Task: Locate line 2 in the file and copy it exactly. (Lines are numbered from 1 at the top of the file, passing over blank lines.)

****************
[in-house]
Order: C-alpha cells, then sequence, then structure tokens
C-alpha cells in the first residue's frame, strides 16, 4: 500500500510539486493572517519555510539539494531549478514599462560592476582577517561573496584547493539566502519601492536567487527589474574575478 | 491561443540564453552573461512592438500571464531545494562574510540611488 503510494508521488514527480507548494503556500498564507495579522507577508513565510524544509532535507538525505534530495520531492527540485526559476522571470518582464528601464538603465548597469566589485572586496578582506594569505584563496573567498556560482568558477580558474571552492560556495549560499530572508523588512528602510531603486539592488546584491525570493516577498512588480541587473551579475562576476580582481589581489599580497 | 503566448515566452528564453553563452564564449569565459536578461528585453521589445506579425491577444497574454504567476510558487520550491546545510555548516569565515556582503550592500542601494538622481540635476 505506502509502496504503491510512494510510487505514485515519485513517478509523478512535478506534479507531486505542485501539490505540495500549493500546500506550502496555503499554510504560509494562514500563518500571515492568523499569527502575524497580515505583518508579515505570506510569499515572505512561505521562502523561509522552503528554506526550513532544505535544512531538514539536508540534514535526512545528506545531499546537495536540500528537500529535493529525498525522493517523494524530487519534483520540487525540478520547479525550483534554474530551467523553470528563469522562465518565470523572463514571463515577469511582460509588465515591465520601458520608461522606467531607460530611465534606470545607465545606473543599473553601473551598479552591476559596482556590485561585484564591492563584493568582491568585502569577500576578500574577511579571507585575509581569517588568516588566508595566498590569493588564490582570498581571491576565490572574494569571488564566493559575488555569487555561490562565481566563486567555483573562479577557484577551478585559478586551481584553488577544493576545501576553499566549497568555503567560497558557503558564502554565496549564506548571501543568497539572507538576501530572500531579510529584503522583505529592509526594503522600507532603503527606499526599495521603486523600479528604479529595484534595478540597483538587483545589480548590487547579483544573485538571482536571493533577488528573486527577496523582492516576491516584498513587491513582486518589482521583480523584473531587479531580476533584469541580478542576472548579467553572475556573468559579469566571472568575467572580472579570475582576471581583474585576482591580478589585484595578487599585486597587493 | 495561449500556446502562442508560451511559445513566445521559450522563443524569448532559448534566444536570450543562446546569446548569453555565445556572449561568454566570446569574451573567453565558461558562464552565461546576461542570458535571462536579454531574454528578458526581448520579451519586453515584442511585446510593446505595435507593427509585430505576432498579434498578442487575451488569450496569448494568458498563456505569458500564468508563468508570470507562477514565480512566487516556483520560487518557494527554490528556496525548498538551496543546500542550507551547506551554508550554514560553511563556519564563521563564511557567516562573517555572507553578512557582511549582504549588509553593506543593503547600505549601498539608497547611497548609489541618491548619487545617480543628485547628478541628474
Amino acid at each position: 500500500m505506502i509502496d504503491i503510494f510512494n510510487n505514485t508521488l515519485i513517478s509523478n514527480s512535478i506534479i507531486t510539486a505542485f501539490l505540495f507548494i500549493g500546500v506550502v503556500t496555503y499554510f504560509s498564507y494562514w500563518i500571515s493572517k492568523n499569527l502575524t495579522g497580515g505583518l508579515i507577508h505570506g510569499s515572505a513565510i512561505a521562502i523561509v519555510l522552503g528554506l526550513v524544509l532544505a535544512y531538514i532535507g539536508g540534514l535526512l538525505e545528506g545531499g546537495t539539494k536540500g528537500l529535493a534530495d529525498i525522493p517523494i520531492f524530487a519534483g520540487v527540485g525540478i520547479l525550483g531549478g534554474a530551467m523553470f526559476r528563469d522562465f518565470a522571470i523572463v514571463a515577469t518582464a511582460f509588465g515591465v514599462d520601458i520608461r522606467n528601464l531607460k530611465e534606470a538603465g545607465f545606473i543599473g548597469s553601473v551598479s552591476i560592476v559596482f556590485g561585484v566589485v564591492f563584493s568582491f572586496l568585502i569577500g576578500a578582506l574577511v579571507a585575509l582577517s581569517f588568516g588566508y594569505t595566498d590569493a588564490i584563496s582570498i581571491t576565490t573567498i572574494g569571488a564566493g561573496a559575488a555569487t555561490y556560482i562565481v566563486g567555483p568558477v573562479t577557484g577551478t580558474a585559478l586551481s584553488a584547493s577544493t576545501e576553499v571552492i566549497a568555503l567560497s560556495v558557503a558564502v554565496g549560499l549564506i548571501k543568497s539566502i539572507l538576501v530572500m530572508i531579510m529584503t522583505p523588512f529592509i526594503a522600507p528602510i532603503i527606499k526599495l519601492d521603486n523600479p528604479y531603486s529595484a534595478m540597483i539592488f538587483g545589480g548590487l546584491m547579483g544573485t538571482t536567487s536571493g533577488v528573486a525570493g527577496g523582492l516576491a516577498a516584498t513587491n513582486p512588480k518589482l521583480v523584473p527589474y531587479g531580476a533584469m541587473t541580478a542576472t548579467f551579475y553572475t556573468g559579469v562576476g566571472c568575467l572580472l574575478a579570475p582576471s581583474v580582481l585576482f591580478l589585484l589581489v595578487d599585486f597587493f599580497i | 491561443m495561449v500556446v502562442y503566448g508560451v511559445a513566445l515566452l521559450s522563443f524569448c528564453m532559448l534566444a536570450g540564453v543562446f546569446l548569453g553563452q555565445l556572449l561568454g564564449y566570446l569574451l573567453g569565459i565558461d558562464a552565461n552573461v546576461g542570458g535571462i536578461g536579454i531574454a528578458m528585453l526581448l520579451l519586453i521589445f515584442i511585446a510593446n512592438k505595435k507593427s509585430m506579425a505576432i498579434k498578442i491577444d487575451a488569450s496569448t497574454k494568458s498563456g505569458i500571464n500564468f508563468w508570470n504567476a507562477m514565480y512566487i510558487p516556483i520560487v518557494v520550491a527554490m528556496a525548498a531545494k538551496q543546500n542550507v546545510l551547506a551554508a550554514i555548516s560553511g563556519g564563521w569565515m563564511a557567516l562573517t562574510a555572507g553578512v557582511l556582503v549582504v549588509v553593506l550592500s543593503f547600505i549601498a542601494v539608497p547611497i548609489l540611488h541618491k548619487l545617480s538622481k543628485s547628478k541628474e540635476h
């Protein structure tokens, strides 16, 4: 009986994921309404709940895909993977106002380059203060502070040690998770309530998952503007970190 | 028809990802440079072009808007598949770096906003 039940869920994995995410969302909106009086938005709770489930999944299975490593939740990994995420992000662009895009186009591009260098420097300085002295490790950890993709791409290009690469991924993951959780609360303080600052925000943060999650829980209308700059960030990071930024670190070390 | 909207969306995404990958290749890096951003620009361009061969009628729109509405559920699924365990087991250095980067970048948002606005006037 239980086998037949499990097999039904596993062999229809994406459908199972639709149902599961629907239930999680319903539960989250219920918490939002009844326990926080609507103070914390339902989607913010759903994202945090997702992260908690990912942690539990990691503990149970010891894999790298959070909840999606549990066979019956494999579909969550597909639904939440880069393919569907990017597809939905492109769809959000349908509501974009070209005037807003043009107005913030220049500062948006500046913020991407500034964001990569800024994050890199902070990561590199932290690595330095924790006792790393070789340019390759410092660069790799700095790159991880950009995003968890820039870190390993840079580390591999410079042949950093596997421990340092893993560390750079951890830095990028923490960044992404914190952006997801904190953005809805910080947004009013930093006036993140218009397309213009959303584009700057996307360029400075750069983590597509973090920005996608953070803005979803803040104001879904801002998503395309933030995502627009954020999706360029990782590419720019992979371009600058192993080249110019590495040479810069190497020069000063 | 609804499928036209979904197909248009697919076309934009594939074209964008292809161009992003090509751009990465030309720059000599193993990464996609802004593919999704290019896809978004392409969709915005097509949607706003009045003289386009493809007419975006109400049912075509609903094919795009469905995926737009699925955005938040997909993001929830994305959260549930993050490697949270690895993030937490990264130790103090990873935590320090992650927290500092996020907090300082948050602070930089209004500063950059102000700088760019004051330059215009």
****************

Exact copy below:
Order: C-alpha cells, then sequence, then structure tokens